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OPINION

How International Commodity Price Shocks Impact Indonesian Food Prices

March 8, 2011

Sjamsu Rahardja



By: Sjamsu Rahardja, economist at the World Bank office Jakarta

This is the second in a series of articles by Indonesia-based World Bank economists drawing on analytic work done by the World Bank in collaboration with local partners, on the impact of commodity prices on the Indonesian economy. Having discussed the drivers of the 2008 world rice price crisis in the first article, this second article looks at commodity price shocks more generally and their impact on Indonesia given the characteristics of its market integration.

As discussed in our previous article that focused on rice, the past several years have seen the prices of commodities fluctuating dramatically, with a tendency towards increased prices. Indonesia is certainly not immune to these price fluctuations. Regardless of import restrictions or subsidized pricing, global price increases are inevitably transmitted to domestic markets. Given the impact that such price rises can have on the poor and the degree to which they can undermine the government’s efforts to reduce poverty, it has become vital for policymakers to understand the extent to which international price shocks are transmitted to domestic markets and the speed, geographical patterns, and drivers of the transmission of these price shocks. With such an understanding, policymakers are in a better position to formulate policies that benefit consumers, while at the same time protecting producers. And it is important not to forget Indonesian producers in the equation. Weak integration between domestic and global markets implies a weak domestic supply response. This in turn represents a huge lost opportunity for the Indonesian economy, with agricultural producers generating suboptimal levels of revenue from their products.
In a report recently published by the World Bank in Jakarta, the extent to which commodities in Indonesian markets such as sugar, cooking oil, soybean and maize were integrated into world markets was analyzed. The analysis shows that all four commodities are well integrated with world markets. Over a period of about one year, a one-percent increase in world prices leads, on average, to a one-percent increase in domestic prices. The different commodities are found to respond to world price shocks at varying speeds. In general, the speed of adjustment of domestic prices to shocks in the world market is fastest in the sugar and cooking oil markets and slowest for soybean and maize markets. The speed of transmission of a shock in the international price to the domestic market also varies between the different provinces.

Within Indonesia, the report finds the main factors determining the extent of market integration between the various provinces are remoteness andthe quality of transport infrastructure in that province. The analysis also shows that those commodity markets with the highest degree of integration across provinces have smaller price differences: in the sugar market the average price differences across regions is 5%, while in the soybean, cooking oil and maize markets they are 16%, 19% and 22%, respectively. Similarly, the differences between the maximum and minimum price in the country are lower for commodities that are deeply integrated across provinces. Buying maize in the most expensive province can cost up to 117% more than buying it in the cheapest province.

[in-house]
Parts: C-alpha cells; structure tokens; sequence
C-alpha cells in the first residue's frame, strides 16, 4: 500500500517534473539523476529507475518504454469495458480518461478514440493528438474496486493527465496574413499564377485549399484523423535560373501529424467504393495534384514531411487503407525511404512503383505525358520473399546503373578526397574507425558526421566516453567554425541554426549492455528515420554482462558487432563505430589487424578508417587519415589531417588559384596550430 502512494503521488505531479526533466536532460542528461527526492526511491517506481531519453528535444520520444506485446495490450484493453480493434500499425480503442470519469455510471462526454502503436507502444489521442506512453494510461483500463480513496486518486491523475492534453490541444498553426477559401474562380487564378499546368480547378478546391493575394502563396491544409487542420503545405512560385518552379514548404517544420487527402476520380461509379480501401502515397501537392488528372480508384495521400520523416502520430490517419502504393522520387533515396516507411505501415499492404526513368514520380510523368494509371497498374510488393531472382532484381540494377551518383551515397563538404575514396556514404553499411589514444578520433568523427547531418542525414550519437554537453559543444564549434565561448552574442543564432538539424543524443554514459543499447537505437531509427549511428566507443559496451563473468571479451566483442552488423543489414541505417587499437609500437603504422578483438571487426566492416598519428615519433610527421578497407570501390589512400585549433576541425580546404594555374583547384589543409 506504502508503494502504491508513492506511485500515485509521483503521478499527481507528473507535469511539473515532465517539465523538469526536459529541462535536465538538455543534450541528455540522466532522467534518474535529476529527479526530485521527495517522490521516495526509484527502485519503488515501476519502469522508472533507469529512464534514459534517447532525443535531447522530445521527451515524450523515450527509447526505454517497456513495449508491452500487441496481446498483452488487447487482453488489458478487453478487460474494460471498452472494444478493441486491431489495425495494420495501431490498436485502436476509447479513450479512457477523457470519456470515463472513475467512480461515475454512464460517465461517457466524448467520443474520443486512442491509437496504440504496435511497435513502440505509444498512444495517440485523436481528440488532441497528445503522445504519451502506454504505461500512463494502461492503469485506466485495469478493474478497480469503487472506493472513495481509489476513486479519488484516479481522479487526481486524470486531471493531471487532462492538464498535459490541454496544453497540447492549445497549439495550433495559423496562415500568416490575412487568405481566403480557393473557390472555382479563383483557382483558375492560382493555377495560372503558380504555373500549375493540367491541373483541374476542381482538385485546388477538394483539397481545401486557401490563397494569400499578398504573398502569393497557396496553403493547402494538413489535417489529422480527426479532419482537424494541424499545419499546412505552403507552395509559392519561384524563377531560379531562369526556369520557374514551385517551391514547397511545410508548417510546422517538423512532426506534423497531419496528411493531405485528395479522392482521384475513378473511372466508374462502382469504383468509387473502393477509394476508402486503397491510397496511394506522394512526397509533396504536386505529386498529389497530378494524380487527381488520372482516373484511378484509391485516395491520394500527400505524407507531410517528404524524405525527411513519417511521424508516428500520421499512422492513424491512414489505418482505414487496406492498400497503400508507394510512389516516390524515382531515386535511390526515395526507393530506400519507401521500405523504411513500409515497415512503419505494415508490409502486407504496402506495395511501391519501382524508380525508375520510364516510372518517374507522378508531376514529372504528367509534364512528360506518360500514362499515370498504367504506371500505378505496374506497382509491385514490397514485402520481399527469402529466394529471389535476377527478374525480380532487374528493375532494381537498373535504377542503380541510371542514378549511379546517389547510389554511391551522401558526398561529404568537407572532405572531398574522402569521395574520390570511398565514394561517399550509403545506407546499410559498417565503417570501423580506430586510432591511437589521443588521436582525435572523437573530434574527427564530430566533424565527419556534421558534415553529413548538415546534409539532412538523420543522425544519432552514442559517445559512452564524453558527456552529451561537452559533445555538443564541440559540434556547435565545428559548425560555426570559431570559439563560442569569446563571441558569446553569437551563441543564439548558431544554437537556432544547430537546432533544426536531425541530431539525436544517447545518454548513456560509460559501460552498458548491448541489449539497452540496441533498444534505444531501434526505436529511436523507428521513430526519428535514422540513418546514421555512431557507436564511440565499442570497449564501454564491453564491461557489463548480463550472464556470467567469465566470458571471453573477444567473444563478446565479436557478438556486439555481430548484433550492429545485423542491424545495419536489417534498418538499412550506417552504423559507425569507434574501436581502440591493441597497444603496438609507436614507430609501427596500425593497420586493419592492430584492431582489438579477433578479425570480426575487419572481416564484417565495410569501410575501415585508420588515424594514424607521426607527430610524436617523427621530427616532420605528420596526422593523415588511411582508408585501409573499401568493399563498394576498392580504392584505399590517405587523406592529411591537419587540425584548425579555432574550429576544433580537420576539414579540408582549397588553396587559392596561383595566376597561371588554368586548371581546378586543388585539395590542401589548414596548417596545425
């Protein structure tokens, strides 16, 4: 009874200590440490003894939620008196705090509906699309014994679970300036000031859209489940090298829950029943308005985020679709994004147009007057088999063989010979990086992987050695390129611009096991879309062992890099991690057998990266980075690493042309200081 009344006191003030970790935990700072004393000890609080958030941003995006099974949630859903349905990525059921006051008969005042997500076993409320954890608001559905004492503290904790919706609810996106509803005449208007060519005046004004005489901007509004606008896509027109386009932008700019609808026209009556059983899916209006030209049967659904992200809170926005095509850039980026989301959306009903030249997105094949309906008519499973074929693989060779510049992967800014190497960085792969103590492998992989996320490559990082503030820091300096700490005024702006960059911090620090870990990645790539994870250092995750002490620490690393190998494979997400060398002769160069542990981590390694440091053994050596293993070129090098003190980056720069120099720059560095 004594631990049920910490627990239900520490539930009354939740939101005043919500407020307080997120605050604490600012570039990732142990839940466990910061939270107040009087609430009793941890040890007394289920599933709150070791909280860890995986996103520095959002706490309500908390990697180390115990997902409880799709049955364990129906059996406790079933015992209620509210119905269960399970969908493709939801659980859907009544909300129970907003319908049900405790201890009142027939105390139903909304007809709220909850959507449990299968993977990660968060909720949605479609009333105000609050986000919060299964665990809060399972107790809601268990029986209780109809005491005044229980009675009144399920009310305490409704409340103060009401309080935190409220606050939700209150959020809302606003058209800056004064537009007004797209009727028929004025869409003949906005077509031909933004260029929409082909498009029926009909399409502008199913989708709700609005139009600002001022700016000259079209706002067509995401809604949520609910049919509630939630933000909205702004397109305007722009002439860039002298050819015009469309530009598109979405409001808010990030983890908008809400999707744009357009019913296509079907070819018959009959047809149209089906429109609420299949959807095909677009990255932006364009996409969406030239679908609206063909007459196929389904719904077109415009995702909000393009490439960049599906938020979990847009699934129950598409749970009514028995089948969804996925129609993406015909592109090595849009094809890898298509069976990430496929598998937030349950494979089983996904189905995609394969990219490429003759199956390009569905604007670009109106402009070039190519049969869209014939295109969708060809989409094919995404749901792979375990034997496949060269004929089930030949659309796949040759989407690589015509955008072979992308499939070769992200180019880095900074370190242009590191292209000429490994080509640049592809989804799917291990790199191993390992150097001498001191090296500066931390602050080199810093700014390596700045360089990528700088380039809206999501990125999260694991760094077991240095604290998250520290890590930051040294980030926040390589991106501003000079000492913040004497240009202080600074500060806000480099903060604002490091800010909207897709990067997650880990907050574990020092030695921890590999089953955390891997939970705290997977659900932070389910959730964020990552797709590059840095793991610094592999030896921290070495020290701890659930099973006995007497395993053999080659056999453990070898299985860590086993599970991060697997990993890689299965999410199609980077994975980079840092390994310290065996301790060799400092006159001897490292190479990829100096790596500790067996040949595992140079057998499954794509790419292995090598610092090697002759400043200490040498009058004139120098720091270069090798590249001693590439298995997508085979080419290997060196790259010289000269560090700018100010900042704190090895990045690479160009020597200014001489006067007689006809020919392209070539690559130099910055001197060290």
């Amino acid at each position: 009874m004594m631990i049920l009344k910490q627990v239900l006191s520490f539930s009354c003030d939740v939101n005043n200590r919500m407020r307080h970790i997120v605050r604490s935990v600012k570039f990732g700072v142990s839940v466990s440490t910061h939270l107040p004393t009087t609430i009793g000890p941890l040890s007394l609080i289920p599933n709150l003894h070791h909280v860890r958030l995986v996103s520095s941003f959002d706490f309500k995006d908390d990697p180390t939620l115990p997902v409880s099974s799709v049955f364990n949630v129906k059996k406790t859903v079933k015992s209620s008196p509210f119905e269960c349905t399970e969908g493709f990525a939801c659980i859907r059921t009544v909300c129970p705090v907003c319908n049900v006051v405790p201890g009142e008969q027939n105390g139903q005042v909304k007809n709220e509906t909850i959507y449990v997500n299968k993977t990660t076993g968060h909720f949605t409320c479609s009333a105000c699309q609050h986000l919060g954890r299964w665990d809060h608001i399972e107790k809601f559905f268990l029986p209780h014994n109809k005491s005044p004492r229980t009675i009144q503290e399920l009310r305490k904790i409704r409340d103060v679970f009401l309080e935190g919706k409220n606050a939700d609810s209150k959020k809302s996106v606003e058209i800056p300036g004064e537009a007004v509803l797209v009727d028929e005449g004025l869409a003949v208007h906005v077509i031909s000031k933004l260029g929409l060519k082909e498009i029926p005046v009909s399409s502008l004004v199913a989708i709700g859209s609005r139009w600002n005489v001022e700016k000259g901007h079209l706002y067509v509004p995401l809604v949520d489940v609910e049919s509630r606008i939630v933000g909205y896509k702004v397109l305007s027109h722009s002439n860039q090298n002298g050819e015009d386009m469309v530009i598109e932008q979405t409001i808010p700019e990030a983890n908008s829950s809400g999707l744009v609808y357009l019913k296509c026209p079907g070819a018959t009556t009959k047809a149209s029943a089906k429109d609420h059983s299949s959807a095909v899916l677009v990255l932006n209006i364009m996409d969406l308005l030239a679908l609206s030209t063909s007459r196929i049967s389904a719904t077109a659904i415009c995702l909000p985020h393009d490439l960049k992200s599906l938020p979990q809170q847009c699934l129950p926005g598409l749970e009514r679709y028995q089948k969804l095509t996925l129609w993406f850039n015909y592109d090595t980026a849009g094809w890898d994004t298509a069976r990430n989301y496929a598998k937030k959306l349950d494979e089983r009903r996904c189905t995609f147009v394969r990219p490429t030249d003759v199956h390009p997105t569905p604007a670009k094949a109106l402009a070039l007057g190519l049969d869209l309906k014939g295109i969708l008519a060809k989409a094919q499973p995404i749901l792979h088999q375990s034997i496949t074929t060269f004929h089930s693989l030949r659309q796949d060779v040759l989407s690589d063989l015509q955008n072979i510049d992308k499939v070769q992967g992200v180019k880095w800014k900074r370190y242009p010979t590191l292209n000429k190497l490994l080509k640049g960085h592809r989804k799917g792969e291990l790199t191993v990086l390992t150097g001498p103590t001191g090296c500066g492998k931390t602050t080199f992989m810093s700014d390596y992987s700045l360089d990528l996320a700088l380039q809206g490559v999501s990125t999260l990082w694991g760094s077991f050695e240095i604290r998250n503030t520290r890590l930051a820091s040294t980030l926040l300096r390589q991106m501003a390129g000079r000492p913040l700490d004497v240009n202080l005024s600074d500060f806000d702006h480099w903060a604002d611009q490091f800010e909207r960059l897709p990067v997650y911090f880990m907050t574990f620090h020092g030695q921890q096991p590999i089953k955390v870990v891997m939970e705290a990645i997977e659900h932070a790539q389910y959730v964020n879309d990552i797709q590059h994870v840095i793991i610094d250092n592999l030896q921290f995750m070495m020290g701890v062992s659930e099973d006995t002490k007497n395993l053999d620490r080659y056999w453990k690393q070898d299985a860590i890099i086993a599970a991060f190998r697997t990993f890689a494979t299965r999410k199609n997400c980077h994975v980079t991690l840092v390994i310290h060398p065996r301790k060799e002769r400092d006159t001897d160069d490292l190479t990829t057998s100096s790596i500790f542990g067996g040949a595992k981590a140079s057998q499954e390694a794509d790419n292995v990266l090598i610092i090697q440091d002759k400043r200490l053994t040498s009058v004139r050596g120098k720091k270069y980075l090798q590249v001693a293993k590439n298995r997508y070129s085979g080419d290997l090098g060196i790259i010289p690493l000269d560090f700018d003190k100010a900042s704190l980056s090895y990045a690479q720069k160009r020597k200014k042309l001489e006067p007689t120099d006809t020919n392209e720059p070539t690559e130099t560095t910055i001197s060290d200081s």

Up to 70% of price differences across provinces can be explained by differences in the degree of remoteness, transport infrastructure, amount of locally-produced output, land productivity andincome per capita. Remote provinces pay more unless they have a good transport infrastructure.
The report also finds that after taking into account for variations in exchange rates and world prices, remote provinces appear to have a higher level of price volatility than central provinces.

The results of the study suggest that international commodity price shocks are fully transmitted to domestic prices. Thus, their impact on the economy is not just through changes in the prices and volumes of exports and imports, but also through changes in domestic production caused by changes in domestic prices. The results also imply that the economic impact is not homogenous across the country because of the differing degree of integration between provinces. The speed and magnitude of the price change in remote provinces will be generally slower and less significant than in other regions.

The analysis has some important policy implications. The study indicates that government intervention is rarely the most effective means of reducing price volatility because shocks in international commodity markets will be fully transmitted to domestic market. It also shows that improving the quality of infrastructure can alleviate constraints to the transmission of price signals created by geography and remoteness. This has important implications for food security. Targeted policies that aim to protect the poor and vulnerable from volatility in food prices are considered a priority. Policies that aim at decreasing transportation costs by improving infrastructure or by eliminating bureaucratic impediments to transport will enhance integration of commodity markets within Indonesia and contribute to a reduction in price differentials between provinces. The study also highlights the importance of improving agricultural productivity as a way to reduce prices for consumers, while at the same time increasing incomes for farmers.


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